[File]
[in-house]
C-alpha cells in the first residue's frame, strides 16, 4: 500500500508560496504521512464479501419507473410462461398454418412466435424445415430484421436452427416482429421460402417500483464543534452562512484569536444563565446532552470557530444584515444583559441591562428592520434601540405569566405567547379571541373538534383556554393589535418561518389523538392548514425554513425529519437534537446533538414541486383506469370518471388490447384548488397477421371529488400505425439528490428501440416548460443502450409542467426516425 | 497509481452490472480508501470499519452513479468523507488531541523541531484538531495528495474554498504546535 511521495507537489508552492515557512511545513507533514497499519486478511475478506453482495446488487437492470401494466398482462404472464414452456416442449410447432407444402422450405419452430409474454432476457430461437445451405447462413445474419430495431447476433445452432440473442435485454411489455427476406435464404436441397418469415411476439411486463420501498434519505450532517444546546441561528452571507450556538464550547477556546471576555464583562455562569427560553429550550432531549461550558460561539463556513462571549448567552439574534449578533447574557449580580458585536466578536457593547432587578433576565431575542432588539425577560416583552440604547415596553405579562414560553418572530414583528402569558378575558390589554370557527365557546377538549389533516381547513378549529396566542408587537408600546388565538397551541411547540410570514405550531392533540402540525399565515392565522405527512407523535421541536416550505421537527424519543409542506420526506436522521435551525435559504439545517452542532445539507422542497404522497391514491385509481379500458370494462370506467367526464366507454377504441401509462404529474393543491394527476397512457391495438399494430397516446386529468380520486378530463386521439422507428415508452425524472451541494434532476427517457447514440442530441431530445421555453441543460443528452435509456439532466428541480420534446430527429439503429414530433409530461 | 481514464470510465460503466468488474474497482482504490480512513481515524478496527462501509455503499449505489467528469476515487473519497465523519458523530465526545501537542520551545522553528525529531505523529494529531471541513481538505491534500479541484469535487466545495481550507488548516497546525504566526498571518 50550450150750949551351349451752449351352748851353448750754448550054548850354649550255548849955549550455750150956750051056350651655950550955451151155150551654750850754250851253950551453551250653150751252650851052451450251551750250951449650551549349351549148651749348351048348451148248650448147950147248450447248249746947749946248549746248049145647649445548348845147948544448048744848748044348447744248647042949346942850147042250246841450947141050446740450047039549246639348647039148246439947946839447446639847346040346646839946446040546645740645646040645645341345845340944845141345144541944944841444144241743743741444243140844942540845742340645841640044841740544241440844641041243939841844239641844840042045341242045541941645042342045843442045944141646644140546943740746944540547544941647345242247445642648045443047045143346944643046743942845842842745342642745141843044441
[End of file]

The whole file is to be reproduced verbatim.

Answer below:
[in-house]
C-alpha cells in the first residue's frame, strides 16, 4: 500500500508560496504521512464479501419507473410462461398454418412466435424445415430484421436452427416482429421460402417500483464543534452562512484569536444563565446532552470557530444584515444583559441591562428592520434601540405569566405567547379571541373538534383556554393589535418561518389523538392548514425554513425529519437534537446533538414541486383506469370518471388490447384548488397477421371529488400505425439528490428501440416548460443502450409542467426516425 | 497509481452490472480508501470499519452513479468523507488531541523541531484538531495528495474554498504546535 511521495507537489508552492515557512511545513507533514497499519486478511475478506453482495446488487437492470401494466398482462404472464414452456416442449410447432407444402422450405419452430409474454432476457430461437445451405447462413445474419430495431447476433445452432440473442435485454411489455427476406435464404436441397418469415411476439411486463420501498434519505450532517444546546441561528452571507450556538464550547477556546471576555464583562455562569427560553429550550432531549461550558460561539463556513462571549448567552439574534449578533447574557449580580458585536466578536457593547432587578433576565431575542432588539425577560416583552440604547415596553405579562414560553418572530414583528402569558378575558390589554370557527365557546377538549389533516381547513378549529396566542408587537408600546388565538397551541411547540410570514405550531392533540402540525399565515392565522405527512407523535421541536416550505421537527424519543409542506420526506436522521435551525435559504439545517452542532445539507422542497404522497391514491385509481379500458370494462370506467367526464366507454377504441401509462404529474393543491394527476397512457391495438399494430397516446386529468380520486378530463386521439422507428415508452425524472451541494434532476427517457447514440442530441431530445421555453441543460443528452435509456439532466428541480420534446430527429439503429414530433409530461 | 481514464470510465460503466468488474474497482482504490480512513481515524478496527462501509455503499449505489467528469476515487473519497465523519458523530465526545501537542520551545522553528525529531505523529494529531471541513481538505491534500479541484469535487466545495481550507488548516497546525504566526498571518 50550450150750949551351349451752449351352748851353448750754448550054548850354649550255548849955549550455750150956750051056350651655950550955451151155150551654750850754250851253950551453551250653150751252650851052451450251551750250951449650551549349351549148651749348351048348451148248650448147950147248450447248249746947749946248549746248049145647649445548348845147948544448048744848748044348447744248647042949346942850147042250246841450947141050446740450047039549246639348647039148246439947946839447446639847346040346646839946446040546645740645646040645645341345845340944845141345144541944944841444144241743743741444243140844942540845742340645841640044841740544241440844641041243939841844239641844840042045341242045541941645042342045843442045944141646644140546943740746944540547544941647345242247445642648045443047045143346944643046743942845842842745342642745141843044441